Col. Terry Ebbert, director of homeland security for New Orleans, after reporting that armed thugs now control the city and are raping and assaulting stranded tourists and other survivors, looting and hijacking vehicles, said
the whole recovery operation had been carried on the backs of the little guys for four goddamn days. The rest of the goddamn nation can’t get us any resources for security. ...We are like little birds with our mouths open and you don’t have to be very smart to know where to drop the worm... It’s criminal within the confines of the United States that within one hour of the hurricane they weren’t force-deeding us. It’s like FEMA has never been to a hurricane.—New York Times
The whole coastal area of the state has been destroyed, virtually destroyed. It was quiet. It was eerie. It was horrible to behold.—Sen. Thad Cochran (R-MS)
I’ll say it again, after pointing out that Sen. Cochranm, who used the word “behold,” definitely grew up hearing the King James version of the Bible read aloud: I just LOVE how southerners string words together.
Stan Goodenough describes Katrina as The Fist of God:
What America is about to experience is the lifting of God's hand of protection; the implementation of His judgment on the nation most responsible for endangering the land and people of Israel. The Bible talks about Him shaking His fist over bodies of water, and striking them.—Deborah Caldwell, “Did God Send the Hurricane?” BELIEFNET 9.1.2005
On Sunday, Bridgett Magee of Slidell, LA told the Christian website Jerusalem Newswire that she saw the hurricane as a direct coming back on us [for] what we did to Israel: a home for a home. (Deborah Caldwell, “Did God Send the Hurricane?” BELIEFNET 9.1.2005)
Interestingly, the White House is referring to the hurricane and flooding as a catastrophe of biblical proportions too.
And here’s a nice twist on the standard specious reasoning: God brought the hurricane to punish America for its homophobia and for not burning Pat Robertson at the stake.—SSEGALLMD (ALTERNET)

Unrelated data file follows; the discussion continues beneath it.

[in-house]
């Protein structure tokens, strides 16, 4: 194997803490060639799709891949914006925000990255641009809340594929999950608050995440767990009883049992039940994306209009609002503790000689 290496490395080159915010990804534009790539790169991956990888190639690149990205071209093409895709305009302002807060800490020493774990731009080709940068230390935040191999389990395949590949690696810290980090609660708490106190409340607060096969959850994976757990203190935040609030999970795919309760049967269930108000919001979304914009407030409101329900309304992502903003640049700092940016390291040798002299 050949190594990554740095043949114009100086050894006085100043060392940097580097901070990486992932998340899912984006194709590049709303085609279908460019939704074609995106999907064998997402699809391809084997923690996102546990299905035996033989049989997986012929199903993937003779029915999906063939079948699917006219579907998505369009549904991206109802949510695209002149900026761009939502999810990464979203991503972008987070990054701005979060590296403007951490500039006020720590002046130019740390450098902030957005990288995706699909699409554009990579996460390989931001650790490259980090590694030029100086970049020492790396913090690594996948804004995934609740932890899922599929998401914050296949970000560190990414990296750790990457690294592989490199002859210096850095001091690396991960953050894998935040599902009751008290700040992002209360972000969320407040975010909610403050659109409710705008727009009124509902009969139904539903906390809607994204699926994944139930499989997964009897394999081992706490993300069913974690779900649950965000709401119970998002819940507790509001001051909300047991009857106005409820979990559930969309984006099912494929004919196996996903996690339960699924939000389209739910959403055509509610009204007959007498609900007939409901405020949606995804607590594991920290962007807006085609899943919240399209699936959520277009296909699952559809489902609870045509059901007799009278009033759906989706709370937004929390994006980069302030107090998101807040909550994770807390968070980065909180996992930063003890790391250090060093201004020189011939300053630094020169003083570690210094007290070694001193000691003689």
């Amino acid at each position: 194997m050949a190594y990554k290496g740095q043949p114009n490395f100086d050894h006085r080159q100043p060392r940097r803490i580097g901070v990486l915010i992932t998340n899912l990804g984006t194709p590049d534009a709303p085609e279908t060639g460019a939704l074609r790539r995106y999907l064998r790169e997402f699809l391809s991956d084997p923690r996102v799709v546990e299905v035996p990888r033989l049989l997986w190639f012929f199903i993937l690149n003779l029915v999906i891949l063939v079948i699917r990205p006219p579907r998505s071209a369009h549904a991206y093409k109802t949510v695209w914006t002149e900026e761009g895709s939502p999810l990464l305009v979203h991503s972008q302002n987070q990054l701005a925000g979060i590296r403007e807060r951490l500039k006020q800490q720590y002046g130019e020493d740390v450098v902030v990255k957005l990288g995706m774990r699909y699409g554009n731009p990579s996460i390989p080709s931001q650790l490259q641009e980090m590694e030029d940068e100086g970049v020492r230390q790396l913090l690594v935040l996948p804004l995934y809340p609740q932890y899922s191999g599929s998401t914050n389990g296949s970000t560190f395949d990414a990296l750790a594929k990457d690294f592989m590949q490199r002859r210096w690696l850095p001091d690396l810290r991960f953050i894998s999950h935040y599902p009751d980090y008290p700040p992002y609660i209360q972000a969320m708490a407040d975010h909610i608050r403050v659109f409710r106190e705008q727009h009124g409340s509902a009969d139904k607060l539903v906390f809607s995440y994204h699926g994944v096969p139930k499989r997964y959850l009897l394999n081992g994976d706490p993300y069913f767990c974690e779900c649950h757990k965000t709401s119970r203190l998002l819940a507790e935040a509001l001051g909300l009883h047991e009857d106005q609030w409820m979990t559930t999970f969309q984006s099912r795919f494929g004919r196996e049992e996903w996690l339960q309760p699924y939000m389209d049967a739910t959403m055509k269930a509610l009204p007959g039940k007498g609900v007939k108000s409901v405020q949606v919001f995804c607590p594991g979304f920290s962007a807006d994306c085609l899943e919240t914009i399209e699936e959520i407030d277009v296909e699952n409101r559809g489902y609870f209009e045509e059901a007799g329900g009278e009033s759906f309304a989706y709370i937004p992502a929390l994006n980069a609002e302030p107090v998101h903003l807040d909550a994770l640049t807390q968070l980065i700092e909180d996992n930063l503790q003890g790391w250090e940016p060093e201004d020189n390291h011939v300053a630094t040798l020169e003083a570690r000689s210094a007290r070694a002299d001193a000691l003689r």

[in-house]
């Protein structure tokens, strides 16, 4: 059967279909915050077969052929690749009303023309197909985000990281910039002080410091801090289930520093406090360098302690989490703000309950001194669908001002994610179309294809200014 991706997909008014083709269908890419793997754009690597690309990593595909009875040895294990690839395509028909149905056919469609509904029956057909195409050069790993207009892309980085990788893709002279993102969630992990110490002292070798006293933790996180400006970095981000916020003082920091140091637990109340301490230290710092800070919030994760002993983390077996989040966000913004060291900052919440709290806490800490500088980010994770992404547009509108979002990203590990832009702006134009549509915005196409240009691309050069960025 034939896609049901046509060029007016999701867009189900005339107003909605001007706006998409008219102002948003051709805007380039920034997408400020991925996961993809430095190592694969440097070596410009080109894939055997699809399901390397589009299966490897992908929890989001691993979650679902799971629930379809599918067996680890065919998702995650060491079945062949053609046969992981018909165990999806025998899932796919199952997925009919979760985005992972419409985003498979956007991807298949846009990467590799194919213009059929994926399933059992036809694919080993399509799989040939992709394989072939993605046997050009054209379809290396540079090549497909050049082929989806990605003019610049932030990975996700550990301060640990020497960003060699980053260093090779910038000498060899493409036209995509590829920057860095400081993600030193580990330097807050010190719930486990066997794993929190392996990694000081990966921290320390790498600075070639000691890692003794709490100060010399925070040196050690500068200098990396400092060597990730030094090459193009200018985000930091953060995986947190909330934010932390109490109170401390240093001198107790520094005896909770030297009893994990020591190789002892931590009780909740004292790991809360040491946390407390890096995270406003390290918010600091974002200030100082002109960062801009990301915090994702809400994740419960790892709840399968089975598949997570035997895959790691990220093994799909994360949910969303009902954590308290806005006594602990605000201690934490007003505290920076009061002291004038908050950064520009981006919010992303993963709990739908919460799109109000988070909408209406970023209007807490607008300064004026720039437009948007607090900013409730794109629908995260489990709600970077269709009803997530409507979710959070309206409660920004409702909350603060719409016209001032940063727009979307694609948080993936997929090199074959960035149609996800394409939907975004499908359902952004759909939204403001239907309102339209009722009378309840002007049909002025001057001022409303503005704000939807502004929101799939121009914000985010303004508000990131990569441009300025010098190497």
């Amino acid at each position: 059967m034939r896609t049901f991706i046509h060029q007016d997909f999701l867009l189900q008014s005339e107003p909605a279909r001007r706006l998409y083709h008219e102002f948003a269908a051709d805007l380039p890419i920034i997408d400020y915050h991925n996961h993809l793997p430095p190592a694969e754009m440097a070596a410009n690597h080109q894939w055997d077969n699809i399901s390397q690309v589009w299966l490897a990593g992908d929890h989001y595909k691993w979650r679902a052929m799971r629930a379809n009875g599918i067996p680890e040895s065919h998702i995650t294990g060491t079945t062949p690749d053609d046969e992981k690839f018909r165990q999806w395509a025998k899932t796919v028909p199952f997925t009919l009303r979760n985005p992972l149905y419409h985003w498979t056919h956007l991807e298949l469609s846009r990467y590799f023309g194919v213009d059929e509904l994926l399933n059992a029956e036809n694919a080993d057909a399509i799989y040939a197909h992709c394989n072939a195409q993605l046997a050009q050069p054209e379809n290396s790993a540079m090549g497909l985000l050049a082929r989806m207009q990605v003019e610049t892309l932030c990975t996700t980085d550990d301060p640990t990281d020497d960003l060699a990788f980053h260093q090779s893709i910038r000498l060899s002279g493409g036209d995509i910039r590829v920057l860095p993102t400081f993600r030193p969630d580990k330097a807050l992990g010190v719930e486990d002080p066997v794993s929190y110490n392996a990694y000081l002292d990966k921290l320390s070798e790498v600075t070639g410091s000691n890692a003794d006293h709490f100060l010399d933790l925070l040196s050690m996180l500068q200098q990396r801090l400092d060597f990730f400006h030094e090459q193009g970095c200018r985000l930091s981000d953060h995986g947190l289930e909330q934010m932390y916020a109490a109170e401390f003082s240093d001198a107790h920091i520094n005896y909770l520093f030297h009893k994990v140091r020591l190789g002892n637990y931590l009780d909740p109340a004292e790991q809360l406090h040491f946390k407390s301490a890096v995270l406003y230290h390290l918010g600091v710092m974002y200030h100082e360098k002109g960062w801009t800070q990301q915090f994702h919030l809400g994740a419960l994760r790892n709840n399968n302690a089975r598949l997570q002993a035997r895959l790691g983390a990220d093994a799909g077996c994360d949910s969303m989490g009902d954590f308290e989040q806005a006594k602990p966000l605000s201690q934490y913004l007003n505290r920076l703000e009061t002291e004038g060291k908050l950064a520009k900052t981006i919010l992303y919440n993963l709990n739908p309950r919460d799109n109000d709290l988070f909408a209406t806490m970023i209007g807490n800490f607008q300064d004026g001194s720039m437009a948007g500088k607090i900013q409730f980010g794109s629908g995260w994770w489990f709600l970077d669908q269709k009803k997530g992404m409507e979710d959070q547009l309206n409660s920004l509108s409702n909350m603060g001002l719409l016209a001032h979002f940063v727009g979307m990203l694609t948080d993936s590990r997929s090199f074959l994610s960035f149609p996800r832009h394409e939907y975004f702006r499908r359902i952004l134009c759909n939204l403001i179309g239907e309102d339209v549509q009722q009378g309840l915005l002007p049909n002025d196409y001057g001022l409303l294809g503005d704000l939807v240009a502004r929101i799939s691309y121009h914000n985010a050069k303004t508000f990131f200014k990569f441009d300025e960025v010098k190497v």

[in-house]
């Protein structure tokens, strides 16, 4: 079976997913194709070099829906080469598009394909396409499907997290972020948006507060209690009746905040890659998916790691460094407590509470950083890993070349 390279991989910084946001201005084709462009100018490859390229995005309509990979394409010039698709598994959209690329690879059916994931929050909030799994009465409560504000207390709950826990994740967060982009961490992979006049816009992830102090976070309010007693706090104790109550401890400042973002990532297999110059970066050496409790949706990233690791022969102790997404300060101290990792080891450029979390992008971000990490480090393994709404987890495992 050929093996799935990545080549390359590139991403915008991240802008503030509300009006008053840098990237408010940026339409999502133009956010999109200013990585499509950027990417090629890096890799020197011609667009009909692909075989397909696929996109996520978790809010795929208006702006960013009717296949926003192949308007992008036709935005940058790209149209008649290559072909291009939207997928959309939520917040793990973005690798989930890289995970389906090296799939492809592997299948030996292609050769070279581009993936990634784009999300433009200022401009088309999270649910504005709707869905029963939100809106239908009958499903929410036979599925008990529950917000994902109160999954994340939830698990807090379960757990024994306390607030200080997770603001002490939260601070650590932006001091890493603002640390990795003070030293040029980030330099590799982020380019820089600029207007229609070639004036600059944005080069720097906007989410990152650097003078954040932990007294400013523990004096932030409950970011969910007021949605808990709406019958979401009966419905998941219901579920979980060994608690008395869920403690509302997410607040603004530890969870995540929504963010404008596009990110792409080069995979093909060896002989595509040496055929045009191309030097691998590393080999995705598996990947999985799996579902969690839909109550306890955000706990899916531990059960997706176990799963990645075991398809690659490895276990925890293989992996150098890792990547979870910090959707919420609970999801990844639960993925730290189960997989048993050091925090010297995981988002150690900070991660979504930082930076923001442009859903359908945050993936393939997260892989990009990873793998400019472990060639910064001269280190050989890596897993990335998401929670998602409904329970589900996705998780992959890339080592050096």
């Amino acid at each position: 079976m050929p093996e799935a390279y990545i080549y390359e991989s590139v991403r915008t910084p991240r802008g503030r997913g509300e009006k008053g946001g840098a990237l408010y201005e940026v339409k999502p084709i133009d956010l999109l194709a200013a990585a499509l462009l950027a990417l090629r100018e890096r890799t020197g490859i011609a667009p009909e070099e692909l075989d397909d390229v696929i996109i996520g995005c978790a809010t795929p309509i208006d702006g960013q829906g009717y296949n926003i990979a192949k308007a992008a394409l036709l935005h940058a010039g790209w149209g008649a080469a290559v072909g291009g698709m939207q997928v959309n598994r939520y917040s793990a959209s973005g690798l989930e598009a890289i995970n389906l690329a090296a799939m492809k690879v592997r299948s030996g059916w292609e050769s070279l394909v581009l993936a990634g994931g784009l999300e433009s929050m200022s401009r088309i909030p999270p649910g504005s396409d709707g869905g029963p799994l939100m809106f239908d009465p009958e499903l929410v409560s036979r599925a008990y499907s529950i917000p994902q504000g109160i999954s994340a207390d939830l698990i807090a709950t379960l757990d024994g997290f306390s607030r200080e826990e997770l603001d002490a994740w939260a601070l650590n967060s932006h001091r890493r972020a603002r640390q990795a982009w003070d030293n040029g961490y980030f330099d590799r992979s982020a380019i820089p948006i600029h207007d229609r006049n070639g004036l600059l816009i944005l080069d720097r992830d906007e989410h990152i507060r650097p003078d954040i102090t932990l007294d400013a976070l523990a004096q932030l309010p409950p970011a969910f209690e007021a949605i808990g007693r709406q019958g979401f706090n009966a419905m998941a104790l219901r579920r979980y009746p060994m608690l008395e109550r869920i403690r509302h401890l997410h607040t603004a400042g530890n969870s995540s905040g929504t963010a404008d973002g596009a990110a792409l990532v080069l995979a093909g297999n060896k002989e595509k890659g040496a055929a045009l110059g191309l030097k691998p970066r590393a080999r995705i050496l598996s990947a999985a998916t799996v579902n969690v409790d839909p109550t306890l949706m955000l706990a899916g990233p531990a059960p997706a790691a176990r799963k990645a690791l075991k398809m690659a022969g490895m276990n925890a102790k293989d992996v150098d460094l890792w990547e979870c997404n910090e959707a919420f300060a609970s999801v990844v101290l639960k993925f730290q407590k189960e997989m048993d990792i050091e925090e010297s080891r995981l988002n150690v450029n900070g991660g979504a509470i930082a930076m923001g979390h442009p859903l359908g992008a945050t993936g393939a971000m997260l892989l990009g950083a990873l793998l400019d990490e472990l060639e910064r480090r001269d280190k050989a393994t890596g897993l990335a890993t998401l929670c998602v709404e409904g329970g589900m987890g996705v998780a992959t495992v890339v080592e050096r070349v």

"It was not enough for the president to bank his plane and look at the window and say 'O, what a devastating site,'” Senator Frank R. Lautenberg (D-NJ) said in a statement on Thursday. "Instead of looking out the window of an airplane, he should have been on the ground giving the people devastated by this hurricane hope." (The New York Times).
I was beginning to wonder if I was the only one who had noticed that, for days now, we have been inundated with discomforting noblesse oblige images of white people either rescuing black people from the flooded waters or white people describing thoseblack people in need of rescue as savages. Well, today, the New York Times finally reports that there has been a growing sense that race and class are the unspoken markers of who got out and who got stuck. Just as in developing countries where the failures of rural development policies become glaringly clear at times of natural disasters like floods or drought, many national leaders said, some of the United States’ poorest cities have been left vulnerable by federal policies.
In New Orleans,
the disaster’s impact underscores the intersection of race and class in a city where fully two-thirds of its residents are black and more than a quarter of the city lives in poverty. In the Lower Ninth Ward neighborhood, which was inundated by the floodwaters, more than 98 percent of the residents are black and more than a third live in poverty.
No one would have checked on a lot of the black people in these parishes while the sun shined, said Mayor Milton D. Tutwiler of Winstonville, MS. So am I surprised that no one has come to help us now? No.
"I assume the president is going to say he got bad intelligence"—Charles B. Rangel (D-NY), who noted that the danger to the levees was clear. "Wherever you see poverty, whether it’s in the white rural community or the black urban community, you see that the resources have been sucked up into the war and tax cuts for the rich."
Is this what the pioneers of the civil rights movement fought to achieve, a society where many black people are as trapped and isolated by their poverty as they were by segregation laws? Prof. Mark Maison asked. If Sept. 11 showed the power of a nation united in response to a devastating attack, Hurricane Katrina reveals the fault lines of a region and a nation, rent by profound social divisions.
"Most of the people that live in the neighborhoods that were most vulnerable are black and poor, so it comes down to a lack of sensitivity on the part of people in Washington that you need to help poor folks. It’s as simple as that."—Charles Steele Jr, president of the Southern Christian Leadership Conference
Meanwhile, Secretary of State Condoleeza Rice is really enjoying the US Open and those Broadway shows.
Meanwhile, concerned citizens are paddling their own canoes down to New Orleans in throngs and going building to building to rescue people. A volunteer citizen navy with its very own flotilla!
People can be so cool sometimes.